According to the plan of the convention, all judges who may be appointed by the United States are to hold their offices DURING GOOD BEHAVIOR; which is conformable to the most approved of the State constitutions and among the rest, to that of this State. Its propriety having been drawn into question by the adversaries of that plan, is no light symptom of the rage for objection, which disorders their imaginations and judgments. The standard of good behavior for the continuance in office of the judicial magistracy, is certainly one of the most valuable of the modern improvements in the practice of government. In a monarchy it is an excellent barrier to the despotism of the prince; in a republic it is a no less excellent barrier to the encroachments and oppressions of the representative body. And it is the best expedient which can be devised in any government, to secure a steady, upright, and impartial administration of the laws.

Thus, Hamilton argued, the Judiciary should be independent in order to protect the rights of the minority.  The power of judicial review is clearly countermajoratarian, but just as clearly, it is so for good reason. That the Constitution did not crumble at the time of Marbury is evidence enough that people understood that. And Alexis De Tocqueville clearly understood the oppressive power of the majority as well.  In fact, De Tocqueville argued that the majority could be more oppressive than a monarchy because the authenticity of public opinion granted more moral power than a Crown could ever grant.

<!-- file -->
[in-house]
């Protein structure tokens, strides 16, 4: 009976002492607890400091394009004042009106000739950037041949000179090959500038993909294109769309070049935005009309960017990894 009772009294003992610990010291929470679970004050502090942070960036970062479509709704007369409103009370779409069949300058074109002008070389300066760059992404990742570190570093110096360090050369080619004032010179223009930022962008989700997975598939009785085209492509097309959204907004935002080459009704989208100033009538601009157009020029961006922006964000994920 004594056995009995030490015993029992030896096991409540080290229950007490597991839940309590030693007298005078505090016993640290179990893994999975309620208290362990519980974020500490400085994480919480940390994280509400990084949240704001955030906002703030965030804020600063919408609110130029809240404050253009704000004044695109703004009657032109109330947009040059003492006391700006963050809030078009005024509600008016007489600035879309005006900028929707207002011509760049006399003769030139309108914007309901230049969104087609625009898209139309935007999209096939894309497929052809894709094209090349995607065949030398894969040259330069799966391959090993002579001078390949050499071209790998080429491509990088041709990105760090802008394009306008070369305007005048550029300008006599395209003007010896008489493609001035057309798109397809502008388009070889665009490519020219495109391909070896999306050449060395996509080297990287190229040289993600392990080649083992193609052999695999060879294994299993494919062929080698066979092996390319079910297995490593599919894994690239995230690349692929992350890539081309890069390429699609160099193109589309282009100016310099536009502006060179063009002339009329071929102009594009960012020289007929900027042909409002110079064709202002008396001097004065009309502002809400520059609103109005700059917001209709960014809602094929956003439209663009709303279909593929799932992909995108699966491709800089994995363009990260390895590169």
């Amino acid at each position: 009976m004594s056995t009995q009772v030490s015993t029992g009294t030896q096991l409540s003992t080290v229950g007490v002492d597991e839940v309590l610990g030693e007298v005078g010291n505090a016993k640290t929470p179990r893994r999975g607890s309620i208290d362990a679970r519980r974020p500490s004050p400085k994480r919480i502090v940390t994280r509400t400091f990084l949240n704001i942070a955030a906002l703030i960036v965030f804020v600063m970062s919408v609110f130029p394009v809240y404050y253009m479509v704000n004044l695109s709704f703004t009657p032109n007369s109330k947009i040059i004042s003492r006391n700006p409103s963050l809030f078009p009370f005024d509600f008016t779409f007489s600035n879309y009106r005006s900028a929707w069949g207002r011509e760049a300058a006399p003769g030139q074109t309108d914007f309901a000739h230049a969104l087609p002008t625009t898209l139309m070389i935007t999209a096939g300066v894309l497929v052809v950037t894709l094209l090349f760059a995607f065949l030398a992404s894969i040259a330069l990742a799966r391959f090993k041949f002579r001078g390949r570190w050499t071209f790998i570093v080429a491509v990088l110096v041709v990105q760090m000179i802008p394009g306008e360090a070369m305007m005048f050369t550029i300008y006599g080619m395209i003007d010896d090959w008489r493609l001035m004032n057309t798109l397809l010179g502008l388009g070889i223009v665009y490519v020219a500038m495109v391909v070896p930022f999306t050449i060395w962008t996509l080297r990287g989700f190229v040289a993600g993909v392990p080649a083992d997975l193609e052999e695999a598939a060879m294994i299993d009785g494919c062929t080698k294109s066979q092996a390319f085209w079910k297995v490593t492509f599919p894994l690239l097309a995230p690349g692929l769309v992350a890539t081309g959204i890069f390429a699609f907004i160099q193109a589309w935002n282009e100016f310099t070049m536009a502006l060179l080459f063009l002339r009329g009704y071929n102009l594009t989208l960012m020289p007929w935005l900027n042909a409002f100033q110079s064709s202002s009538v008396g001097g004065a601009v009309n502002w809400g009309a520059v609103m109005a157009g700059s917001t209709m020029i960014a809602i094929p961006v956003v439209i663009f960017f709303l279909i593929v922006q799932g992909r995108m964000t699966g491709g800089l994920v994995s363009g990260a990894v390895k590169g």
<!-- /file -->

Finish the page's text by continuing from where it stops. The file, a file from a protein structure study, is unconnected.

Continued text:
Our Judiciary needs to be independent of public opinion, free to make their own decisions.  Unfortunately, this is not the way of the California judiciary.  Here we have elections and judges are accountable to the majority, for better or worse. And, as discussed above, the Right has used this fact to dispose of Rose Bird, and to fire a warning shot across the bow of Justices in 1998.  The Right attacks the Judiciary in whatever ways they find convenient.  They have “Justice Sundays” in Washington, D.C. where they denounce “activist” judges who dare stand up for the rights of a  minority, such as Justice Kennedy in Lawrence v. Texas.  And all of this creates a Right-ward drift.  We put our faith in the Judiciary system, The Right puts a Boot in its Ass.

Thus, we need to push back.  If we continue to let the Right move the discourse, we will soon find ourselves in very uncomfortable waters.  Justice William McGuiness is only marginally more culpable in the decision in In Re Marriage Cases than Justice Parrilli, who concurred with the opinion.  McGuiness, however, actually claims authorship in this drivel(PDF). But in an independent Judiciary, that drivel would be beyond my protestations other than the appeal process.